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By mid-morning, things had returned to normal at the intersection of Yonge and Dundas.

The police cars and the ambulance were long gone. Streetcars sailed by. Shoppers hurried in and out of the Eaton Centre. A guy in skinny pants put up a sale sign in the window of H&M. A young woman in a parka handed out discount vouchers.

Yet it was here, just a few hours earlier, that a man died in plain sight. He was found in a glass-walled transit shelter around 5:30 a.m. He was wearing only a T-shirt and jeans in the bitter weather. Reports said a hospital bracelet was on his wrist.

Vital signs were absent when paramedics got to him. They worked on him in the ambulance, but failed to revive him. Reports said the man had a troubled background, including episodes of homelessness.

A story like this tugs uncomfortably on the city's conscience. How does someone wearing a hospital bracelet come to be on the street in summer clothes on a night so cold? How does a man die this way in the very heart of the city?

"How is it that this man wandered into Yonge-Dundas Square and no one asked him what his needs were or asked him into a coffee shop," asks David Reycraft, director of homeless services at the Dixon Hall agency.

The questions become more urgent because this is the second such death in as many days. A man died in the west end on Monday in the run-down delivery van where he had been living.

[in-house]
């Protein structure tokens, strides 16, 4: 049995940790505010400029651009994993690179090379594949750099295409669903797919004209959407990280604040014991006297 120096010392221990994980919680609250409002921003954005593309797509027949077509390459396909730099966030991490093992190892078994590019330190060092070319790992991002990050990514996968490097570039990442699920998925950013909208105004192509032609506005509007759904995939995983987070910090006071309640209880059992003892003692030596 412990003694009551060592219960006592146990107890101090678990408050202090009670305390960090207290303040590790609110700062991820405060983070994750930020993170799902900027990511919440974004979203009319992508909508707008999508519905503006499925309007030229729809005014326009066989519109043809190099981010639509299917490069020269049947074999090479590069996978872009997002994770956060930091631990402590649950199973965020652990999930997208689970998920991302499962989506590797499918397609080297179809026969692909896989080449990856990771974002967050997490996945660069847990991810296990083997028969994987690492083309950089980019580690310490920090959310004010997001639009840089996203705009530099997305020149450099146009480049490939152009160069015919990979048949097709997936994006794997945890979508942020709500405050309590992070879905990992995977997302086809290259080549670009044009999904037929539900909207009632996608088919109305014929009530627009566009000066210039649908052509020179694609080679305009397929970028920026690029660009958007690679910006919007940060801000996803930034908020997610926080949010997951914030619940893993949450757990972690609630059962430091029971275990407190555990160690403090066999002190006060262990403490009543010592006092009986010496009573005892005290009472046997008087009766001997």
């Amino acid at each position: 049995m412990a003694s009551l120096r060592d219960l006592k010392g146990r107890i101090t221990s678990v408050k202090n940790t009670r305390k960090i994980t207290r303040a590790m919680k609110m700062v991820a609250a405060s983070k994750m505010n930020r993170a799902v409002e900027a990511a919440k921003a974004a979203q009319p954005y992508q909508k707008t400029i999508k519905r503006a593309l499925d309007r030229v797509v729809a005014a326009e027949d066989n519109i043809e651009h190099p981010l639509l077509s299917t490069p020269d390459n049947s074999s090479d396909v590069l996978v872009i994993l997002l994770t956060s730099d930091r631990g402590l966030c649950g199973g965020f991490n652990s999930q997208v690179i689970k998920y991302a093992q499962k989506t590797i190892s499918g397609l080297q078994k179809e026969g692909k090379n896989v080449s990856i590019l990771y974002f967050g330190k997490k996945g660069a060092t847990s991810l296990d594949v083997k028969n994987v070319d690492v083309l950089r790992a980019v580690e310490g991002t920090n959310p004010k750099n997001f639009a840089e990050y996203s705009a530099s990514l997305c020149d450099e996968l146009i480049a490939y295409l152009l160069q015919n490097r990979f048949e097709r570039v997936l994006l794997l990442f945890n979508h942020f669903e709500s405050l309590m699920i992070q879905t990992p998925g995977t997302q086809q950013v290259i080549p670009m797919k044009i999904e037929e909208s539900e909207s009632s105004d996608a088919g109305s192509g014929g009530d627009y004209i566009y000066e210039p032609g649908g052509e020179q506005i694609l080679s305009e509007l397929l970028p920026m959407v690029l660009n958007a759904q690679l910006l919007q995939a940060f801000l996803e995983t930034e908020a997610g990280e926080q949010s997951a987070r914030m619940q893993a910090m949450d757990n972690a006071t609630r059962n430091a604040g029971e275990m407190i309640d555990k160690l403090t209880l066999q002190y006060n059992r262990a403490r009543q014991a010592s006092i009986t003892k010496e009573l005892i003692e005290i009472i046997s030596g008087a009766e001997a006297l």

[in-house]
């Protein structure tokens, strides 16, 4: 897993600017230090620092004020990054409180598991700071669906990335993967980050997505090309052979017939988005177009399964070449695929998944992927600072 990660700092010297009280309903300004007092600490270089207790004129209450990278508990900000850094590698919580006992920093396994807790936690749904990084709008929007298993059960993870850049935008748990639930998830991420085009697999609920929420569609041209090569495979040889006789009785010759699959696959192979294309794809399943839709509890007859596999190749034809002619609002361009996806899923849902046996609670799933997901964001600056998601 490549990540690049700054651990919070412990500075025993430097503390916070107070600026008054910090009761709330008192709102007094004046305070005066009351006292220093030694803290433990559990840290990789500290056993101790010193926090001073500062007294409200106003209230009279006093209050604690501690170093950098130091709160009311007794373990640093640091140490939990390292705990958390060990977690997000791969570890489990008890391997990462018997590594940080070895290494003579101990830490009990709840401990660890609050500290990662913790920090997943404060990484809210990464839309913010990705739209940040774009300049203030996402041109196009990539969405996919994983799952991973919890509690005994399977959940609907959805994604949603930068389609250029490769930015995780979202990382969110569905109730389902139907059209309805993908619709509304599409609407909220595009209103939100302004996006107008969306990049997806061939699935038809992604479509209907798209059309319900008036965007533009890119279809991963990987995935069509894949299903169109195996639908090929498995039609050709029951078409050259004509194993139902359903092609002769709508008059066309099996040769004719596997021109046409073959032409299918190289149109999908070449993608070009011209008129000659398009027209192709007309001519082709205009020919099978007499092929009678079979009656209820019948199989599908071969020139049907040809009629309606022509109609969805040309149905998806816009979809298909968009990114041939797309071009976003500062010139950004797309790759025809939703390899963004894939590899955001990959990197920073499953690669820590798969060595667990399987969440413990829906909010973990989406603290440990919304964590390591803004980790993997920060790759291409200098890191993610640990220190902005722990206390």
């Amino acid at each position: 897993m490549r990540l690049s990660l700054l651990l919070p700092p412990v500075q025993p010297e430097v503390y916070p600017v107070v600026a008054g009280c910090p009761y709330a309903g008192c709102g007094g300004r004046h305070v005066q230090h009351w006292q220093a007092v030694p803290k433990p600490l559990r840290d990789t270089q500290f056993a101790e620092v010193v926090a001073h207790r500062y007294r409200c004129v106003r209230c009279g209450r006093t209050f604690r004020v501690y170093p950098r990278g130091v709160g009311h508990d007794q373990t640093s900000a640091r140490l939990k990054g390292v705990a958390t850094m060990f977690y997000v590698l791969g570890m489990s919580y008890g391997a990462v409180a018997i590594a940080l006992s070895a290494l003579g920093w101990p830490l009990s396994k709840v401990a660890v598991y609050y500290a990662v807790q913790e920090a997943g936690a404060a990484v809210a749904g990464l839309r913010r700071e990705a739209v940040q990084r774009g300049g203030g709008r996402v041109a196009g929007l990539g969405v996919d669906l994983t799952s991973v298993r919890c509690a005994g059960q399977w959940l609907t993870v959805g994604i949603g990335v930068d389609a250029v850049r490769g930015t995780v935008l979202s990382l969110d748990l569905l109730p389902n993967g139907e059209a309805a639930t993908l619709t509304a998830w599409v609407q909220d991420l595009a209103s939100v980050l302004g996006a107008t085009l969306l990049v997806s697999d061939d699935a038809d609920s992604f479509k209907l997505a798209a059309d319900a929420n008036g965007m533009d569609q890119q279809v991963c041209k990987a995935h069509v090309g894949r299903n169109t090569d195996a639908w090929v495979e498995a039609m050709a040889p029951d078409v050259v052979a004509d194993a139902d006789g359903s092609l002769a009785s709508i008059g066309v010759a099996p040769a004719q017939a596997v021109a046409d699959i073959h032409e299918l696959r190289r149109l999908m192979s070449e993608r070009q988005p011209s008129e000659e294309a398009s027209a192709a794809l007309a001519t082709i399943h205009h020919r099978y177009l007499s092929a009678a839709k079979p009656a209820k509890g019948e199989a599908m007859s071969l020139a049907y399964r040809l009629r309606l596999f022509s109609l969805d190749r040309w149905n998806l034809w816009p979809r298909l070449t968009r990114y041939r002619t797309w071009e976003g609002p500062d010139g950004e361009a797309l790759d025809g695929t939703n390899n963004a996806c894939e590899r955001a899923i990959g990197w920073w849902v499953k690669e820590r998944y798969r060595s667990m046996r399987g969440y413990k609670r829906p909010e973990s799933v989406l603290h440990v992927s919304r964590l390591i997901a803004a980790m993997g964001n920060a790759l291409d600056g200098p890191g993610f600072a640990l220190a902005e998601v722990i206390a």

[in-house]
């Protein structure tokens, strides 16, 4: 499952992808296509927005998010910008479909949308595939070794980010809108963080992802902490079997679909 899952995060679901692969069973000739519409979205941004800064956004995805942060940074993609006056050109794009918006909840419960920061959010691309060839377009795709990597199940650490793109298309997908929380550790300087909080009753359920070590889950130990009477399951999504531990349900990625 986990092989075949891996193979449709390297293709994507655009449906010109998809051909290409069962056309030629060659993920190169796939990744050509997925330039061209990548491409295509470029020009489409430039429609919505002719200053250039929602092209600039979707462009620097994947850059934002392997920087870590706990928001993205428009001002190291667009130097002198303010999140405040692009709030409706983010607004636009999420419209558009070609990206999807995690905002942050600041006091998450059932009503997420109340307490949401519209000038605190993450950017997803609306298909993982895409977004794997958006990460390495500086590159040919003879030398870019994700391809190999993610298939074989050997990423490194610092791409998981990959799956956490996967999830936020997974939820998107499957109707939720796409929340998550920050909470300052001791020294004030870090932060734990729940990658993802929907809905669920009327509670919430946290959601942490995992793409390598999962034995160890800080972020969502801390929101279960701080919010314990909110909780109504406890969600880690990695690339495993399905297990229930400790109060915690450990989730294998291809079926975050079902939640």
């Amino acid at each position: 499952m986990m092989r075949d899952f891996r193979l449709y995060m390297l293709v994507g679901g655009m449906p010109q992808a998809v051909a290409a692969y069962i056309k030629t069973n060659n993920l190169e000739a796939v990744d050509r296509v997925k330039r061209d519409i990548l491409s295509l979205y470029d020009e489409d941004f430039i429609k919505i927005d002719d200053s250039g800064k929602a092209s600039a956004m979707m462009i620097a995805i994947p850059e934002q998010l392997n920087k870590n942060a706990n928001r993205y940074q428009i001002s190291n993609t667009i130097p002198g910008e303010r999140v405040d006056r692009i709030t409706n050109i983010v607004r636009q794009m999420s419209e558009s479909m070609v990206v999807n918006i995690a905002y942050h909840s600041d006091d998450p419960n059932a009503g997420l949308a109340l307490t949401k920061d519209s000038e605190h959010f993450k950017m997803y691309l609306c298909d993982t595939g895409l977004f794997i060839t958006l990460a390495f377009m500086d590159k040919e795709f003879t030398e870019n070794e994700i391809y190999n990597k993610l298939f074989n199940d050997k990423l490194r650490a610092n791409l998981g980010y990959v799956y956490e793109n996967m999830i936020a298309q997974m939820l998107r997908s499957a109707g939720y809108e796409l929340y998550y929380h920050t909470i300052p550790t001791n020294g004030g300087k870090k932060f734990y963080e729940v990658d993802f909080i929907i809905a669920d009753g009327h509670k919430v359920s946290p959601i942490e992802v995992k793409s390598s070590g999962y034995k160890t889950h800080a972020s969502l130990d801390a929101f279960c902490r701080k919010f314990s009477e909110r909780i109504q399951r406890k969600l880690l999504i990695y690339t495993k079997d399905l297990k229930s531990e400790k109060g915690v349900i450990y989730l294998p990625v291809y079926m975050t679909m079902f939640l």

The deaths brought calls for immediate action. An anti-poverty group gathered outside the office of Mayor John Tory to demand more emergency shelter space. Others called for a long-term fix: more affordable housing.

If only it were so simple. Homelessness is a knotty problem. It is still too early to say what led to the man's death at Yonge and Dundas and how it might have been prevented.

Was he released from hospital and left to wander out in the cold? Did he leave a hospital without checking out? Was he mentally ill or suffering from alcohol or drug addiction, as many homeless people are? Did he have other medical problems?

Blaming a lack of homeless services for the deaths is jumping the gun. Toronto has a pretty good system of emergency care for the vulnerable homeless, from street checks to emergency shelters to drop-in centres. The volunteer Out of the Cold network provides beds in churches and synagogues.

The city's homeless shelters are busy but not full, with 93 per cent of beds taken as of Monday. They are not turning people away to freeze in the cold. Some people with mental-health or addiction problems won't go into a shelter no matter how cold it is. "We could open a million beds and they still wouldn't use it," says Councillor James Pasternak, chair of the city's social development and recreation committee.

He says he is still waiting for a report on the death at Yonge and Dundas, but that the man may have left a shelter of his own accord.

The biggest question in the whole affair was why public health officials did not declare an extreme-weather alert for Tuesday. They usually call one when the overnight temperature is expected to fall below -15 C. Tuesday's temperatures did not go quite that low, but wind chills made the weather feel worse. We cannot say whether such an alert would have saved a life. We cannot even say for certain whether cold was the cause of death. But why not err on the side of caution when the weather is so threatening?

To be safe, Mr. Tory called on Tuesday for city warming centres to open. That was the right and obvious call. As he put it, the city needs to redouble its efforts to make sure our most vulnerable are not left out in the cold.